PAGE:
“What about in here? It’s worse. There is a vulnerable population, because this is a hospital and a senior citizen home, in a sense. And we get the worst medical treatment.” – Will (ACI-Cranston inmate).
Day by day the short- to mid-run prognosis of what the coronavirus will mean for daily life becomes more dire. As people stockpile toilet paper and cities impose weeks-long quarantines, the very real threat of mass casualties inside of United States prisons has received little attention or concern. Hospitals have been put on lockdown, with no outside visitors allowed. Universities have closed so as to not turn dormitories into publicly-funded virus petri dishes, but our prisons sit near full, with populations that have gotten considerably older and sicker in recent years.
In Rhode Island, there is little concern expressed by politicians or prison officials about the virus being transmitted into the prisons. Guards are not screened for fever or checked for symptoms, let alone tested for coronavirus. There has been no change in the typically poor provision of basic cleaning supplies, access to medical care has been restricted rather than expanded, and guards sit back and openly joke about the likely mounting death toll this could bring to the incarcerated population. We had the opportunity to interview a prisoner at ACI-Cranston Men’s Maximum Security on the morning of March 17th (his name has been changed to Will for this article to protect him from retribution). What he had to say is chilling in its portrayal of the inhumane daily conditions prisoners face and the likely health catastrophe that looms in the near future.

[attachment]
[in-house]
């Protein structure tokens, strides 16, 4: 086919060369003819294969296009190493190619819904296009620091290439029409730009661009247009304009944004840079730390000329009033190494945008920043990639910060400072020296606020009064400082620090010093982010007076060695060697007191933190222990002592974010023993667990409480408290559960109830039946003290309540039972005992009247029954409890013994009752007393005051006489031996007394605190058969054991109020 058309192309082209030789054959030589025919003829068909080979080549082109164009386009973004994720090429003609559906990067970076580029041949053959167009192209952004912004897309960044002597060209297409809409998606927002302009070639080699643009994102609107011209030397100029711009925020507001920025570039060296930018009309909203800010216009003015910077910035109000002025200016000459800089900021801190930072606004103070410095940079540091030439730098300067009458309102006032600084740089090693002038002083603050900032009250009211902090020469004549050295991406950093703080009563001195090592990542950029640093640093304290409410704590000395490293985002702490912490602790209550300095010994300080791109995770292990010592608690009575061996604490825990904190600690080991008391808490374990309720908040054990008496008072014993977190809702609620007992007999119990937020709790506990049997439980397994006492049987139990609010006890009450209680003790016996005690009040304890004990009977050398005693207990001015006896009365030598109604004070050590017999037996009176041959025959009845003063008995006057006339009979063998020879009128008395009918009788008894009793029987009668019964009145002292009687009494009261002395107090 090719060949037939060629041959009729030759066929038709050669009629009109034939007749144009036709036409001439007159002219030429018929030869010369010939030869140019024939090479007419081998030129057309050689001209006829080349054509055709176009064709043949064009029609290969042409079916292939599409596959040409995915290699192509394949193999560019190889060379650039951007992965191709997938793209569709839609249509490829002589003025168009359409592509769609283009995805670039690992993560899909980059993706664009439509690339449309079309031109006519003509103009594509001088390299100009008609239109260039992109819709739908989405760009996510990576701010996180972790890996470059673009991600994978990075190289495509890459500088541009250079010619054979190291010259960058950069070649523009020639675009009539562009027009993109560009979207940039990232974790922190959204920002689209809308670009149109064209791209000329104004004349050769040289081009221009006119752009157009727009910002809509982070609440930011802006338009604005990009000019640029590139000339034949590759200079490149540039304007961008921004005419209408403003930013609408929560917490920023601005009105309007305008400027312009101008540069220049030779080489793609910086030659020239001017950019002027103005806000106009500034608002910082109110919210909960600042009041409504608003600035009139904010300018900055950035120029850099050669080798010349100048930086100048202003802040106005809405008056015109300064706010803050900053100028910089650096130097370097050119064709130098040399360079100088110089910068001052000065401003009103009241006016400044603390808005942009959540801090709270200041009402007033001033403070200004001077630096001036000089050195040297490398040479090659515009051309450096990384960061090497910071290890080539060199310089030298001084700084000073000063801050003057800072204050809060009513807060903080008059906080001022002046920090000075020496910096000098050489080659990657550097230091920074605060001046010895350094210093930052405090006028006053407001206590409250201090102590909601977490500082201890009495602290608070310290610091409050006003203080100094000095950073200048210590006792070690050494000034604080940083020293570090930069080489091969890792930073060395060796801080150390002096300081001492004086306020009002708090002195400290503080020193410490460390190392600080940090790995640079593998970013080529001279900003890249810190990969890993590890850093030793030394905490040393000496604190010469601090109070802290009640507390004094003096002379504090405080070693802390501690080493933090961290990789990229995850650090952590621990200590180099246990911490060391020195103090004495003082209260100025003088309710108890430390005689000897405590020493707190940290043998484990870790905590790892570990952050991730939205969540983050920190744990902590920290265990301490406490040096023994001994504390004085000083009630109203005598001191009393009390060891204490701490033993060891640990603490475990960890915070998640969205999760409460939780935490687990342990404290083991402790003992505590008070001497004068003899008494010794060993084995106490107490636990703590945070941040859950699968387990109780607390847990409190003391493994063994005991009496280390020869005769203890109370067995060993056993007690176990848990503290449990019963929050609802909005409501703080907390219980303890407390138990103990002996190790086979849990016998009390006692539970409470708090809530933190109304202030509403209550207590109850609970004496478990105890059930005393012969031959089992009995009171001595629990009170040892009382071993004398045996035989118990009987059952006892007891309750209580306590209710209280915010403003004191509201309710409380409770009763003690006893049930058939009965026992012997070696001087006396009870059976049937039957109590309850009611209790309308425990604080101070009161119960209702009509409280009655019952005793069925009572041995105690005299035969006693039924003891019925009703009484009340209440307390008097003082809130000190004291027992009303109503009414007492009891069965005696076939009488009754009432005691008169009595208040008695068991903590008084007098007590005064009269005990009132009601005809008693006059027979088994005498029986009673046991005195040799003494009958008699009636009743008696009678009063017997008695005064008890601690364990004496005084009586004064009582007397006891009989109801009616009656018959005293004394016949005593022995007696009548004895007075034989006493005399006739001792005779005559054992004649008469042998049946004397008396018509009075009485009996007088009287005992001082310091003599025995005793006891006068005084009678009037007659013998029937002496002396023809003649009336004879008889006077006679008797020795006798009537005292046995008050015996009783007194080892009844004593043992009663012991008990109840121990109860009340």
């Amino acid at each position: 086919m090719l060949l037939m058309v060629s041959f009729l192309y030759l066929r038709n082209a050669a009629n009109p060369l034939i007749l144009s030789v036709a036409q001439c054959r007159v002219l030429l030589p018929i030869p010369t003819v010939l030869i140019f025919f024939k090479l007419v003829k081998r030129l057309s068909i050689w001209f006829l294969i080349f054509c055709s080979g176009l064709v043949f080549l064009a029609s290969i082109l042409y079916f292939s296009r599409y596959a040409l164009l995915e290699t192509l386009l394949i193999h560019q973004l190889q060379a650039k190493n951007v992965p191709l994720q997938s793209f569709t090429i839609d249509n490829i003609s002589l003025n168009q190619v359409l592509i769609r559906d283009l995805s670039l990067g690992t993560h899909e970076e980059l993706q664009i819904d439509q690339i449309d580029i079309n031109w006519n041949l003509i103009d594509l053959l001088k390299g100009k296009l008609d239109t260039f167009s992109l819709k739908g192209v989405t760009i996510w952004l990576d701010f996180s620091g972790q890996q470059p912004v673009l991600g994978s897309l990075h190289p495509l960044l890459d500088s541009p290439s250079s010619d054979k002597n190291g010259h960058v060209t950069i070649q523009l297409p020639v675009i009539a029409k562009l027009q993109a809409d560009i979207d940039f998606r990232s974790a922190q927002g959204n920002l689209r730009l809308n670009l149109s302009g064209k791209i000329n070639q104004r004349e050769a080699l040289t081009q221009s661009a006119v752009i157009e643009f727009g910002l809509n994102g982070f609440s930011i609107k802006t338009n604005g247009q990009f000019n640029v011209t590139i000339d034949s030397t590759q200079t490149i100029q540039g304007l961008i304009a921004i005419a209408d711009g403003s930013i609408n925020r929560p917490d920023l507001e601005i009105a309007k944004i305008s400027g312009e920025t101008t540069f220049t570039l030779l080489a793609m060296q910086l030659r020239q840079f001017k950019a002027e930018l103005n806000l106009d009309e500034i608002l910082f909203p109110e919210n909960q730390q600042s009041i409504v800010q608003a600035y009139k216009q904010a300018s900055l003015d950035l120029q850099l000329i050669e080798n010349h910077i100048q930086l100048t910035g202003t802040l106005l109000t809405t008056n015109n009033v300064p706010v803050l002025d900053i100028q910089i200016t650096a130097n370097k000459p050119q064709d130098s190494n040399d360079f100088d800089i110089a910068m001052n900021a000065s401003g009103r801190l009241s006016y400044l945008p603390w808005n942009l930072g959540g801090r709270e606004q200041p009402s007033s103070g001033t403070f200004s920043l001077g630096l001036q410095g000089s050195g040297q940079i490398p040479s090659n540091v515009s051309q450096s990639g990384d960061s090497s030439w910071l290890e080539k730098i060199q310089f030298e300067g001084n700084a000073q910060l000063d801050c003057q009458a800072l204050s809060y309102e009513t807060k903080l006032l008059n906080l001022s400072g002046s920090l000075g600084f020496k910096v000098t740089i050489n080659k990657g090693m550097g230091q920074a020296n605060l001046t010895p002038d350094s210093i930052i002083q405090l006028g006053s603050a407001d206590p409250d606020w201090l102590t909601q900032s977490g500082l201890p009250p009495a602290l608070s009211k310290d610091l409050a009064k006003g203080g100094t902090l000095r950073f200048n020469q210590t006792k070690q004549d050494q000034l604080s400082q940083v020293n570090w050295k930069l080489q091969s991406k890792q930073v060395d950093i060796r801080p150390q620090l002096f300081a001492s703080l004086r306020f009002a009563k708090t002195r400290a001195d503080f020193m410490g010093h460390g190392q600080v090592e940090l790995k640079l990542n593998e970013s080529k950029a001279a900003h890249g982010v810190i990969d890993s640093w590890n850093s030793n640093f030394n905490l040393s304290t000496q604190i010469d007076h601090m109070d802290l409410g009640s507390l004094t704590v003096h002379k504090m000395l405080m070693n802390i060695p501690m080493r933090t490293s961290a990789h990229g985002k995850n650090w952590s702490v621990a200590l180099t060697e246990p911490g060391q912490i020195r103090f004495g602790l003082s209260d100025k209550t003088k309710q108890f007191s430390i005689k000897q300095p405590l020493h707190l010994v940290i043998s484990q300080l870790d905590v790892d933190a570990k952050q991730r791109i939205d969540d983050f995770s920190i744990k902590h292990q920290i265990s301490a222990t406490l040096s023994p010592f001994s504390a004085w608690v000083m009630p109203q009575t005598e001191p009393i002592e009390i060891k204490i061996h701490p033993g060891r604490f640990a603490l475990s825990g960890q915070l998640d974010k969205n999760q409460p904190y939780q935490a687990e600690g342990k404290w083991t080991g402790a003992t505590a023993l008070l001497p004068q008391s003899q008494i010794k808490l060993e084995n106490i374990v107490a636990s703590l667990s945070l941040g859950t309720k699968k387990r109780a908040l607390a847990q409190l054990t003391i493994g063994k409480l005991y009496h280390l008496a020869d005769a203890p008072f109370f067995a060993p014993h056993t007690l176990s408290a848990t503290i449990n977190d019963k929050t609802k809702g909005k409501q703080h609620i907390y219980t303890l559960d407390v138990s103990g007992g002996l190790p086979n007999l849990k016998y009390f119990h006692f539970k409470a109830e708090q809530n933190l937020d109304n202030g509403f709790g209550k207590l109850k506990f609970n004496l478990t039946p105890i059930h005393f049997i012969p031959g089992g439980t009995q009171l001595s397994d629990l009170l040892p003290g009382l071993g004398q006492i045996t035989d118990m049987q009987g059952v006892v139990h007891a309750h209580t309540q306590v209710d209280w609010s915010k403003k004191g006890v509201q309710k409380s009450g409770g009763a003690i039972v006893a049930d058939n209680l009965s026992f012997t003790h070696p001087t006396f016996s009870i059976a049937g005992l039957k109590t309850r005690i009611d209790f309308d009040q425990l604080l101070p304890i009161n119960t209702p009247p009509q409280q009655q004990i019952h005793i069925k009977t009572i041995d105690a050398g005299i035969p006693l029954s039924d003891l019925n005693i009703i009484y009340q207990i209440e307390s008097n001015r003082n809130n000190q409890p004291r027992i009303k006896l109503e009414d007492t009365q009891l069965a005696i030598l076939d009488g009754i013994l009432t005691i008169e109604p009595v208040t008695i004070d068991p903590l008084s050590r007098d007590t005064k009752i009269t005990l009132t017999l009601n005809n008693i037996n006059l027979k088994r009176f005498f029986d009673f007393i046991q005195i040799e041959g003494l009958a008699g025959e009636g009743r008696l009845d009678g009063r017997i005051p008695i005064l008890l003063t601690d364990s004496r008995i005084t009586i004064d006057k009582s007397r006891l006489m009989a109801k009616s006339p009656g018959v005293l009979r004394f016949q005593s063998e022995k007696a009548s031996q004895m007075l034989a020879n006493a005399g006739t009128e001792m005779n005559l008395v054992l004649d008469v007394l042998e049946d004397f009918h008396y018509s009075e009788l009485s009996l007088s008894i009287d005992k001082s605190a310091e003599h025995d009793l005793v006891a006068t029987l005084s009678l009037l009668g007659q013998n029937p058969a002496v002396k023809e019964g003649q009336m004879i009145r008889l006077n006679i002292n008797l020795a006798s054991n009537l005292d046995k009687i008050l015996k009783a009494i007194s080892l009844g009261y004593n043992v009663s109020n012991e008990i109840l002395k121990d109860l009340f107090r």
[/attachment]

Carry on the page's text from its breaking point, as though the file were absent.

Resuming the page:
Instead of social distancing, prisoners are being subjected to social compression. The very real threats to prisoners in at-risk age brackets or to those with health conditions that make them vulnerable to death by coronavirus are being compounded by how the Department of Corrections is failing to take even the most minimal precautions to mitigate the spread of the virus to incarcerated populations. This situation is made worse by the complete lack of a plan to deal with sick prisoners. In Rhode island, one out of four prisoners is over 50 years old, seven percent are older than 60.
“They ain’t really doing too much as far as Corona-prevention goes,” said Will. “What their whole reason for locking us down and everything, they ain’t doing too much when it comes to that.”
Planning on a Pandemic
“We’re winging it.” – ACI guard
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Instead of a plan in case of disaster, the ACI’s plan is a disaster itself. As Will put it:
“They don’t even have a schedule, they just saying we’re gonna do this right now because we don’t know what’s gonna happen. They literally said, ‘We’re winging it.’ So, they don’t even have a gameplan.”
Like many prisons across the country, the ACI has restricted all programming and placed prisoners on a lockdown.
“They don’t even know what they’re doing. They’re just like ‘Fuck it. Lock them down, we’ll figure it out as we go along.'”